It’s a Long Way Home (1st draft)

Nightfall, the station master locked the front door and surveyed the young couple waiting on the porch. “Well, folks looks like the train is running late, and I’ve got to close up now.” The man had brown tobacco stains down his chin. He leaned and spat a long black stream in the dirt.

Ethel winced where she sat on their steamer trunk. Ben stepped forward and expressed how thankful kind it would be if the man would leave the oil lamp burning.

The man saddled up his horse. “Just be sure to blow out the light when the train arrives. It’s the best I can do for you, folks. If I don’t get home in time for dinner, my wife will be riled up.” He turned his horse and rode off down the dusty road.

Ethel sipped from a bottle of cold drink. “Any woman who could put up with his vile habits must be a keeper,” she said. She dabbed the cold bottle against her baby’s cheeks and forehead, tried to offer a taste. “What a place. At least they have an ice closet, and this here drink. I wish this bottle would stay cold and last until the train comes, don’t you? Maybe all the way back to Arkansas if one bothers to wish at all.”

But that night, the train never did come. What’s more, in the morning, the flat dry land transformed – without a cloud in the sky – into a vast shallow lake. Ben woke Ethel.

“Come on,” he said. “There’s no telling how high this water will rise.”

Following Ben, Ethel splashed ankle-deep through tepid brown water. The baby had developed diarrhea in the night, and Ethel was still muddled about what was going on. They headed toward a small rise in the land and a shade tree. The sky was bright blue, and it was already hot. Ethel hummed softly to her whimpering baby.

Ben carried two large bags. The back of his shirt developed a long dark stain. There had not been a drop of rain during their entire month-long visit to Ben’s kin in New Mexico. Ben explained the flood must have been the Rio Grande full of snowmelt from high up in the mountains. Ethel listened and looked around. There were no mountains of snow she could see. The whole affair was surreal, and here it was better not to say a thing. It just felt portentous.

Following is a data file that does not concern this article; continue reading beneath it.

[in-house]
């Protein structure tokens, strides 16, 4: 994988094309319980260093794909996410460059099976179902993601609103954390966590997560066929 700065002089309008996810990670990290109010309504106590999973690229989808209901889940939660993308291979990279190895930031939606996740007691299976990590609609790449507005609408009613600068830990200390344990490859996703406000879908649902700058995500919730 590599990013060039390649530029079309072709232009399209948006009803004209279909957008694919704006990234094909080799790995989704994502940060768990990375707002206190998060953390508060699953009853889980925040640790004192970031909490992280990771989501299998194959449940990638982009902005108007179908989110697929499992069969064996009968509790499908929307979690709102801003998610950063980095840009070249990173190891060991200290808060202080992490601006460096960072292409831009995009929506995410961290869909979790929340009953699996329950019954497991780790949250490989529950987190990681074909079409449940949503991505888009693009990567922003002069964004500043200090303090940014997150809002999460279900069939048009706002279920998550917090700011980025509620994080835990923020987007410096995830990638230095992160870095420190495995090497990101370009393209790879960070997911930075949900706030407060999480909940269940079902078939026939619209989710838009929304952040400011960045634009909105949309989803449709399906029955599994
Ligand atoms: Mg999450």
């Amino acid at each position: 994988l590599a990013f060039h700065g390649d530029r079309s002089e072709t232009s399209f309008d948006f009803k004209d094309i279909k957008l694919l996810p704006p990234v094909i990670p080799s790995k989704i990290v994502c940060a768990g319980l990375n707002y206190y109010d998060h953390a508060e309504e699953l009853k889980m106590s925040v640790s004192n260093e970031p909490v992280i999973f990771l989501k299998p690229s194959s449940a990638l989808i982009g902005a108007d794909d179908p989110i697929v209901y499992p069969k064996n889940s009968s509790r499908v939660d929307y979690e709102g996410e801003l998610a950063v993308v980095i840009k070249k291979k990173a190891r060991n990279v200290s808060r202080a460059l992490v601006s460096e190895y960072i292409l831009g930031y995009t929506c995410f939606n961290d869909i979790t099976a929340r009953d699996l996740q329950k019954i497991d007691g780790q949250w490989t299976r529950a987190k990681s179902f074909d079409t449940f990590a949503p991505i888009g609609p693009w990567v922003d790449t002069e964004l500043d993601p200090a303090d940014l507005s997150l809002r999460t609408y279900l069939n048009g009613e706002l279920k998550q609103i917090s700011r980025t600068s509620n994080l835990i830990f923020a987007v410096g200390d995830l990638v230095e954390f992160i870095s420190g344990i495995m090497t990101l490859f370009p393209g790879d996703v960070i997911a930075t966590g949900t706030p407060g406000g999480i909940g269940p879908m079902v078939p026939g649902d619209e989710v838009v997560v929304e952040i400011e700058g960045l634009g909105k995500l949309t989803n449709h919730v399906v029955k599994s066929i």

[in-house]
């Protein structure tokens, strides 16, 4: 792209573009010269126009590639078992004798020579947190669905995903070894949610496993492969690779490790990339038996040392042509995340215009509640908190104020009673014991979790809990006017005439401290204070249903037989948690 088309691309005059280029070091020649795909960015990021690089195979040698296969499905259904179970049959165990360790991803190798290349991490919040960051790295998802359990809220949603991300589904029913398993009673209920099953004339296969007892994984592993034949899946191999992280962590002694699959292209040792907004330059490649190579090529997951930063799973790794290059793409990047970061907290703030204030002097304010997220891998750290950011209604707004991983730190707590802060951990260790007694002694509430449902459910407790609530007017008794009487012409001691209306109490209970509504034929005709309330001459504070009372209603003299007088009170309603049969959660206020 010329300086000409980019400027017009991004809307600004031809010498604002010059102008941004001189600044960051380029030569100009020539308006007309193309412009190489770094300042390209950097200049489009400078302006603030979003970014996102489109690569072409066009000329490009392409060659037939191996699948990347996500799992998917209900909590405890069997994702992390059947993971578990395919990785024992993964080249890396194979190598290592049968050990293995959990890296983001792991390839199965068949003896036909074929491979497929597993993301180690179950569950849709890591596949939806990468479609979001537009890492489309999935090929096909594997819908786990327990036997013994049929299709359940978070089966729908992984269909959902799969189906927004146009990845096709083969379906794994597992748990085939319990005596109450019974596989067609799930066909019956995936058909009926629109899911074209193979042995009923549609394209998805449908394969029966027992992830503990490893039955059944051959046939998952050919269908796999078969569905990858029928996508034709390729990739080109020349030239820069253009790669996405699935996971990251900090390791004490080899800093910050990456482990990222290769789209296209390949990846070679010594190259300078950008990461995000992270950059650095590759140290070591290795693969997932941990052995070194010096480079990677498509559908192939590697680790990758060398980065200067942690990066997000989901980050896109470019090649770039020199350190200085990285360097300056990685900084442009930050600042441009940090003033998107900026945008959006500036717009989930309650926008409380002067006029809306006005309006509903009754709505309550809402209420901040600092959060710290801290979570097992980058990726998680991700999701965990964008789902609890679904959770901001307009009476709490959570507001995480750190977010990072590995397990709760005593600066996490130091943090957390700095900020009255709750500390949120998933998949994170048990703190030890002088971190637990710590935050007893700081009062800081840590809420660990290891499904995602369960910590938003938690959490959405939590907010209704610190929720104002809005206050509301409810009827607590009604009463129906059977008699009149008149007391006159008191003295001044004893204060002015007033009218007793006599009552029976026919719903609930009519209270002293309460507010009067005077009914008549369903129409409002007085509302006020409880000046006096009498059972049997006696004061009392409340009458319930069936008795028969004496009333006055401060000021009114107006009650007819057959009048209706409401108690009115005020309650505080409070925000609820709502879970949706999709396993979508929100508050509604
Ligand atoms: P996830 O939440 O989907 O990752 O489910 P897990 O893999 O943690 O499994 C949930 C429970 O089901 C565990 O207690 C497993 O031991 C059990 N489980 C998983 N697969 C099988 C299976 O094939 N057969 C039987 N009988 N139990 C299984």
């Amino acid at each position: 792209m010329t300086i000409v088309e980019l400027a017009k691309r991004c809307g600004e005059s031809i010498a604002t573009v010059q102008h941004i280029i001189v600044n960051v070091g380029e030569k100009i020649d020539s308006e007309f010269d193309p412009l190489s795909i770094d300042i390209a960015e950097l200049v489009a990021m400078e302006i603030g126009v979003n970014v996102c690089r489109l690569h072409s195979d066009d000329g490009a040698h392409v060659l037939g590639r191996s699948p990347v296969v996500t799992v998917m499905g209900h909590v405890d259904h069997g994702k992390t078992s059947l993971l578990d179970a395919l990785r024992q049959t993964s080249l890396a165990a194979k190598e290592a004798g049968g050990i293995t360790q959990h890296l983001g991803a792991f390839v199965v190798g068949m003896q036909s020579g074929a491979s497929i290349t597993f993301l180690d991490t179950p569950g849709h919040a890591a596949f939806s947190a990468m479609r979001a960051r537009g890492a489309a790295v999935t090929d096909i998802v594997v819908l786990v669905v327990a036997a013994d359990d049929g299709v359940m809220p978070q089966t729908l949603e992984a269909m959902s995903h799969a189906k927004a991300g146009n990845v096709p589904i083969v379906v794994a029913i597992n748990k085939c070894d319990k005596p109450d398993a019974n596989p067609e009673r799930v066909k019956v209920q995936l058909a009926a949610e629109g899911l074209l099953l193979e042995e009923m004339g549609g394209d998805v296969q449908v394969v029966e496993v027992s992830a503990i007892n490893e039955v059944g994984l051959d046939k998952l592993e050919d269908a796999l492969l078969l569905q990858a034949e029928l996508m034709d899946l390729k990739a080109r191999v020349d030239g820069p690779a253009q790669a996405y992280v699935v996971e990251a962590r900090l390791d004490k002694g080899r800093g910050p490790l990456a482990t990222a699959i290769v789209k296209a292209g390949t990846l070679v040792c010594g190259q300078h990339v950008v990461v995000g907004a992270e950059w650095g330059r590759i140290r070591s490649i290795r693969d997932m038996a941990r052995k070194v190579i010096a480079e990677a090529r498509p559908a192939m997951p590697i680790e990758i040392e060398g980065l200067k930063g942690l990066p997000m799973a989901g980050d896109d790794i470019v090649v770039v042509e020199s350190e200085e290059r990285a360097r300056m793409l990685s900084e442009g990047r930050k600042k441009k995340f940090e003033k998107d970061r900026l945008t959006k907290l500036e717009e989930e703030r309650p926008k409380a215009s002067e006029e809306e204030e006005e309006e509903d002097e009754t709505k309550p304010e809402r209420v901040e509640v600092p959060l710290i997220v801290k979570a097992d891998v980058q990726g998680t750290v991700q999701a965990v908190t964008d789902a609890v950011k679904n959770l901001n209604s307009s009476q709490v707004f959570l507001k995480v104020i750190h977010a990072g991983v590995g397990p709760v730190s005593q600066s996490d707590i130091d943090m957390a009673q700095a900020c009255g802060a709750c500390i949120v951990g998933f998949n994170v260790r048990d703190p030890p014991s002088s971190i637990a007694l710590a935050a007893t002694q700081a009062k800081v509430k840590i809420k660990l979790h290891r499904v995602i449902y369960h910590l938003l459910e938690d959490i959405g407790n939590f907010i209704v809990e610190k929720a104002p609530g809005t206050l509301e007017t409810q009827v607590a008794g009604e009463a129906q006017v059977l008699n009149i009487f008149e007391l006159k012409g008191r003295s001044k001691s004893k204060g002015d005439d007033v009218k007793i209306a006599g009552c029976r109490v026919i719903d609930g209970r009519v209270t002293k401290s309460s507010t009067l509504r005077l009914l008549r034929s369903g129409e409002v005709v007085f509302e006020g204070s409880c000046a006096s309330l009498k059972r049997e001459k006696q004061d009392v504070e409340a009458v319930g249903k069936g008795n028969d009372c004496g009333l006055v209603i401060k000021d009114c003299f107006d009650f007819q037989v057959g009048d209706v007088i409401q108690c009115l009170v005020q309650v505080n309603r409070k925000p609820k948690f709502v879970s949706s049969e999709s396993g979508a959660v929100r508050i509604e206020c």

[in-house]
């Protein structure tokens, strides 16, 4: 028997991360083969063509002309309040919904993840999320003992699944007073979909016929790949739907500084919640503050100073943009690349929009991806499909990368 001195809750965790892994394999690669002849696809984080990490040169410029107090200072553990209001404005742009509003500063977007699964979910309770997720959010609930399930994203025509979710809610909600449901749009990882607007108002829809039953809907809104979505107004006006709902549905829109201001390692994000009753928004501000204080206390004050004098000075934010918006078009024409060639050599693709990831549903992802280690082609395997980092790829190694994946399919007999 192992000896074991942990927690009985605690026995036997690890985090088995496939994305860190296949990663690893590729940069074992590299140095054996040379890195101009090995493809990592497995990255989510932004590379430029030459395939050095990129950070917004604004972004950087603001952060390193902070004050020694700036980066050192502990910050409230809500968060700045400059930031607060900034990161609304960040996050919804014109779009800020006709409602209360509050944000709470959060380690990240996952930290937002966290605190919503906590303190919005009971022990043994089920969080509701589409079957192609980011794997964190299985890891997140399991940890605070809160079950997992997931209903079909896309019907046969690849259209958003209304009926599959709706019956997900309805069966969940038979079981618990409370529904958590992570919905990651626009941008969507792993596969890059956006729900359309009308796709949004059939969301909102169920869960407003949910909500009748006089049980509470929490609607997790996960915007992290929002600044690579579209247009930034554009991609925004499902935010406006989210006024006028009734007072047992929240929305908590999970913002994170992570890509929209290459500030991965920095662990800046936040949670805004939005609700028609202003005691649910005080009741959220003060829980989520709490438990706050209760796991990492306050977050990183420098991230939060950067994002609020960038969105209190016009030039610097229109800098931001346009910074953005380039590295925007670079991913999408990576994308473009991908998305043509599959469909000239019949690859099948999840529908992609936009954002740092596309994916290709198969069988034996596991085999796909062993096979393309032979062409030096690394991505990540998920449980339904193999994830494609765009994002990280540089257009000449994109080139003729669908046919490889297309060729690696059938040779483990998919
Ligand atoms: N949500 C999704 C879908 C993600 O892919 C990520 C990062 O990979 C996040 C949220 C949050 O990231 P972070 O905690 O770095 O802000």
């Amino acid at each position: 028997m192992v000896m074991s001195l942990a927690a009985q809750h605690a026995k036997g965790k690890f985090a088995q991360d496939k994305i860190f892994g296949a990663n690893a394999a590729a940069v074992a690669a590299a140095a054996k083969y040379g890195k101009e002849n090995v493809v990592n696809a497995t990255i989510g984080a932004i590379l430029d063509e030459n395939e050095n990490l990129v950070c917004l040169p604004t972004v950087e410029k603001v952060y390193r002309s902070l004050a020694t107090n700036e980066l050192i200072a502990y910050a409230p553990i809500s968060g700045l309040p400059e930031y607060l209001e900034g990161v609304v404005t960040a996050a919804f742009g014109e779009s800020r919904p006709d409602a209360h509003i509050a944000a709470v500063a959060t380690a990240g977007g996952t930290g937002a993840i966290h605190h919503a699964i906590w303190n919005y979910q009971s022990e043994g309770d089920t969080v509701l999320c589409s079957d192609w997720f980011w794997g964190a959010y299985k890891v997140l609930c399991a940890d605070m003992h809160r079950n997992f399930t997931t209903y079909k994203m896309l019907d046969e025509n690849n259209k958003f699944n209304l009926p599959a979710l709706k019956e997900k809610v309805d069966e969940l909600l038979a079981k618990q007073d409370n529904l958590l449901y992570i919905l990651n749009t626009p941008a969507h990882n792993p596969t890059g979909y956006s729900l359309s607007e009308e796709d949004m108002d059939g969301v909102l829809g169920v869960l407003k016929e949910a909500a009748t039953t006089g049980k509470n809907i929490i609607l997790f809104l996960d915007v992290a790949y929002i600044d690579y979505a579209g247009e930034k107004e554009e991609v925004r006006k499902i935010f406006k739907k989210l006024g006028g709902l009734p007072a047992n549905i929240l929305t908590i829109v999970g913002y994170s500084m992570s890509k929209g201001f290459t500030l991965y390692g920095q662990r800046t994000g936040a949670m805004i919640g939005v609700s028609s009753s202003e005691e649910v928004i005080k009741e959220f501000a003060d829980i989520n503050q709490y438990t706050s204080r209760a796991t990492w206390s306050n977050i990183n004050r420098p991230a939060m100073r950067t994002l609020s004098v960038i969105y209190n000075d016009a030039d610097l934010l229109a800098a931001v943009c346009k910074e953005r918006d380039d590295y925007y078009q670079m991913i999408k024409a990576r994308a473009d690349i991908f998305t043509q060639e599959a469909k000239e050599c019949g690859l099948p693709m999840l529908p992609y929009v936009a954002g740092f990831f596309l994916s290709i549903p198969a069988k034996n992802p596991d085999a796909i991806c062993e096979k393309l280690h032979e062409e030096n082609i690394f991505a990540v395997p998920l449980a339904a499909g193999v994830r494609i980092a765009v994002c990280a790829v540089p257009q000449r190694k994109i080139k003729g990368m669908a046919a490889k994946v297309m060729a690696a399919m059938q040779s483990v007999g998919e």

They should have stayed long enough to show her wedding dress to the ladies, had supper, and high-tailed it back to Arkansas. Better yet, they should have never come. There was something about this land that made her feel it did not want to let them leave. The child shuddered in her arms. She hummed again.

Ben’s brother should have stayed with them until the train arrived. But it was better not to say anything. The minute she opened her mouth, something would come out, and it wouldn’t be pleasant.

Ben spread a blanket under the tree. From this point, they could see the rails underwater on both sides east and west. Ethel changed the baby’s diaper while Ben went back to the station for the steamer trunk. When he got back, he looked at the red-faced, tired child and then took the diaper below the hill to wash it. He came back and laid the diaper on a bush to dry. It was not something to say, but the diaper looked worse because of the muddy water. Needful or not, she would never put that on her baby. Knowing her mind, Ben shrugged.

He sat against the tree trunk and rested his eyes. Ethel lay on her side, watching. In a little while, the baby was quiet, and Ben was asleep. Everything was still as the branches without a breeze. From the tree trunk beside Ben, a bit of bark jumped down and grabbed a moth fluttering in the dust. With several heaving gulps wings body and all were swallowed. The brown lizard climbed back up the tree right beside her husband and disappeared.

Something was bound to come out, but Ethel needed to talk. “Ben, if you’re sleeping, it’s better you just listen and not interrupt.”

“I don’t know why I think of it now,” Ethel paused. “But a year ago, you took me down to camp on the Arkansas River; I lied to you. I had never gone camping like that. You might have guessed for all the feather pillows I insisted we bring. And remember how I made you set them pillows on a great big pile of leaves? And then we woke up itching to high heaven with fleas. And I cried. You said it must have been a favorite place for wild hog or deer, but you never razzed me for picking it. We packed it up and got out of there.”

Ethel looked at Ben sleeping; he seemed so peaceful. So she carried on. “And there are many other times to speak of but most recent on this trip I insisted on bringing my wedding dress to show the ladies. It was irresponsible when we needed the room for necessities. I admit that.”

Ethel got up and opened the steamer trunk. She took out the wedding dress and held it out at arm’s length. She swished the long white fluid fabric and danced a few steps of the last waltz. Abruptly she stopped and tore the fine material down the back.

Ben was awake now. “What are you doing?”

“You should have been firm and not let me bring this thing halfway across the country. It wasn’t practical. It wasn’t smart.” She tore off the sleeve.

“But you loved that dress. And I thought you were the most beautiful woman I saw in it.”

Ethel struggled, tearing a seam.

“Please,” said Ben. He reached out.

“No,” she said, shrugging off his touch. “You should have put your foot down while we were still in Arkansas and told me to leave it. Why must you insist on always letting me have my way?”

“Because I love you,”

“Ha!” jeered Ethel.

A steam whistle sounded off on the horizon. Ben and Ethel stopped and looked to see the engine smoke billowing, then at each other. Ethel ripped another section of the dress.

“If you love me, you’ll help me tear this up. It’s a long way home, and we need the diapers.”